After this period the casts were removed and hinged knee braces were applied locked at 0º of extension and 30º of flexion and he began physiotherapy. The patient was allowed to mobilize the knees and weight bearing with crutches was permitted. As rehabilitation program progressed, the range of motion allowed increased to 45º of flexion during the third week and 90º of flexion during the fifth week. On the 8th week following surgery, braces were removed, muscle strengthening exercises were intensified and progressive weight bear without crutches was encouraged. At 6 months after the surgery, the patient had no pain, presented a range of motion of 0º-120º and was able to go up and down the stairs with no impairment (Figure 3). At this time he began gym activity and he was advised not to consume AAS.


Figure 3: Clinical outcomes six months after the surgery: knees range of motion of 0º - 120º.


Oral steroids administration has been described as a risk factor for tendon rupture at some anatomical segments of the body. However, the specific association between AAS use and tendon injury was reported only in few cases. The adverse effects of AAS on cardiovascular, hepatic, renal and reproductive systems are well known, but the effect of these pharmacological agents on connective tissue remains unclear.

AAS have showed to increase fat-free mass, muscle size and strength. In fact, few studies advocate the use of AAS to improve muscular strength in patients with muscular dystrophies [8]. However, studies in rats demonstrated that AAS appear to induce changes in biomechanical properties of tendon. These may lead to a dysplasia of collagen fibrils, producing a stiffer and less elastic tendon [5,9]. Moreover, the combination of exercise and steroids potentiate the stiffness, decreasing the capacity of tendon elongation, leading to an increased risk of rupture. In addition, it has been demonstrated that the changes in tendon properties can be reversible after steroid discontinuation [9].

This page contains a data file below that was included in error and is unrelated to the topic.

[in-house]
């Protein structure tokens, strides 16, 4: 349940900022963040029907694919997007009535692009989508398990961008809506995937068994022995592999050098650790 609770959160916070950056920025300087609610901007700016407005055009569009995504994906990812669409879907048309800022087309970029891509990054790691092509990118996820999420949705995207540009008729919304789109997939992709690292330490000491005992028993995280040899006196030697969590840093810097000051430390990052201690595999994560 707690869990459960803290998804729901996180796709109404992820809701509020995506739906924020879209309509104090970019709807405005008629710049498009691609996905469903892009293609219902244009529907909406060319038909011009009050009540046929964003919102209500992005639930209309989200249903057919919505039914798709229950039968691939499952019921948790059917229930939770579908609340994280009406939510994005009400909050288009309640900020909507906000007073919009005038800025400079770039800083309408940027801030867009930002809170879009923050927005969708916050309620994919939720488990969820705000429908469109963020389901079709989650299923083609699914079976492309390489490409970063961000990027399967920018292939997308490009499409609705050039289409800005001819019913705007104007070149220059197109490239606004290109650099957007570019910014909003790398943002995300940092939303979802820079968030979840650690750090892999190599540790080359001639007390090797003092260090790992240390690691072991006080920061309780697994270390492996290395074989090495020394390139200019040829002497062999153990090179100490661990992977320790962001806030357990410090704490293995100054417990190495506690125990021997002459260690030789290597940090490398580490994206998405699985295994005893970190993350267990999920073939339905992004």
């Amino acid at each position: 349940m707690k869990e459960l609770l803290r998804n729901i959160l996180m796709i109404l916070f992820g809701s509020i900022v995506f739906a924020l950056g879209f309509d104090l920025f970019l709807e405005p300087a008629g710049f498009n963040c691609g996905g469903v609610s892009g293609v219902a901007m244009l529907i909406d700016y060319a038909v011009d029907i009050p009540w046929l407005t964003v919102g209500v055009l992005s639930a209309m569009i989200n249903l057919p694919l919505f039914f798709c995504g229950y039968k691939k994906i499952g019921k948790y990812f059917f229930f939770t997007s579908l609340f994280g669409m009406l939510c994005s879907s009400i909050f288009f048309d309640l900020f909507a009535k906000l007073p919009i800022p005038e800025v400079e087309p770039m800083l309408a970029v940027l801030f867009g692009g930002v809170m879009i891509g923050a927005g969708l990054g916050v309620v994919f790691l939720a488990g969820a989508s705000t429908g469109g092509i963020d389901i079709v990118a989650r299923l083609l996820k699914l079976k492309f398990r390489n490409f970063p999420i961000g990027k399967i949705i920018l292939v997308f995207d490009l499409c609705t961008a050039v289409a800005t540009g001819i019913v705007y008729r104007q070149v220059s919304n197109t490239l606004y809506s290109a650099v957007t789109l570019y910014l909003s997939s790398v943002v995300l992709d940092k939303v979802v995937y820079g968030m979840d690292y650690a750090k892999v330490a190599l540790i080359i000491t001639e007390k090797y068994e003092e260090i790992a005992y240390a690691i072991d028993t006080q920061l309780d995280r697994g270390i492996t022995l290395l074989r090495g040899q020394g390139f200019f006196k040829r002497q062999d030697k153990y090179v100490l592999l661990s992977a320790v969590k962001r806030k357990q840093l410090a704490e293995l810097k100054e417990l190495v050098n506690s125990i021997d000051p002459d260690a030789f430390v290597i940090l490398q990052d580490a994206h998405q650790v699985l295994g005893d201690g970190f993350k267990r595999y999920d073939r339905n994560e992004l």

The occurrence of ultrastructural or biochemical changes in tendon is not well established, but authors present some theories: the enzymes of collagen synthesis, the type of collagen produced (increase on collagen type I synthesis), the interaction between fibrils and the collagen remodeling [9]. Also, it is possible that the rapid strength adaptations produced by AAS in muscle are not simultaneously accompanied by slower adaptations in tendons (less vascular structures), making tendons the weakest element of the chain [7].


A link between AAS use and bilateral patellar tendon rupture has not been previously described. We report a case of a healthy individual with a bilateral patellar tendon rupture which occurred without a direct trauma. As a risk factor for this injury, he presented only the use of AAS. As described before, we suppose that combined AAS and exercise can increase tendon stiffness, predisposing to the rupture. Despite being characterized by typical features in clinical and image exams, it is reported that almost one third of patellar tendon ruptures are misdiagnosed initially [10]. Clinical suspicion is important in order to perform a correct diagnosis especially in healthy individuals without an associated high energy mechanism of lesion. AAS use is frequent among bodybuilders and we should be aware of with its potential adverse effects over tendinous structures.